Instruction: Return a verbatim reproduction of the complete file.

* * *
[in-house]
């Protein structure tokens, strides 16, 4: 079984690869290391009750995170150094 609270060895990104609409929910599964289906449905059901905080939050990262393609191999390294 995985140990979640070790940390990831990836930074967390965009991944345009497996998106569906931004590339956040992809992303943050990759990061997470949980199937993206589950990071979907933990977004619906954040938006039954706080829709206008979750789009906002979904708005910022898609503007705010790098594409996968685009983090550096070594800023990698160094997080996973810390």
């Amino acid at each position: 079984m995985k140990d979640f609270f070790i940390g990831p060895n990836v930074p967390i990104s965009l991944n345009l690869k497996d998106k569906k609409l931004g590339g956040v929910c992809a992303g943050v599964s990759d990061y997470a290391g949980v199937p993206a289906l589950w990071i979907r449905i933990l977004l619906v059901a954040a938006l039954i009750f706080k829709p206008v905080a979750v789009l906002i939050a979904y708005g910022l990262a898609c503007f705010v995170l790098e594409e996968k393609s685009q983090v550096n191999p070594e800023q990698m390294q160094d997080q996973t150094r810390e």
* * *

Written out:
[in-house]
């Protein structure tokens, strides 16, 4: 079984690869290391009750995170150094 609270060895990104609409929910599964289906449905059901905080939050990262393609191999390294 995985140990979640070790940390990831990836930074967390965009991944345009497996998106569906931004590339956040992809992303943050990759990061997470949980199937993206589950990071979907933990977004619906954040938006039954706080829709206008979750789009906002979904708005910022898609503007705010790098594409996968685009983090550096070594800023990698160094997080996973810390």
């Amino acid at each position: 079984m995985k140990d979640f609270f070790i940390g990831p060895n990836v930074p967390i990104s965009l991944n345009l690869k497996d998106k569906k609409l931004g590339g956040v929910c992809a992303g943050v599964s990759d990061y997470a290391g949980v199937p993206a289906l589950w990071i979907r449905i933990l977004l619906v059901a954040a938006l039954i009750f706080k829709p206008v905080a979750v789009l906002i939050a979904y708005g910022l990262a898609c503007f705010v995170l790098e594409e996968k393609s685009q983090v550096n191999p070594e800023q990698m390294q160094d997080q996973t150094r810390e």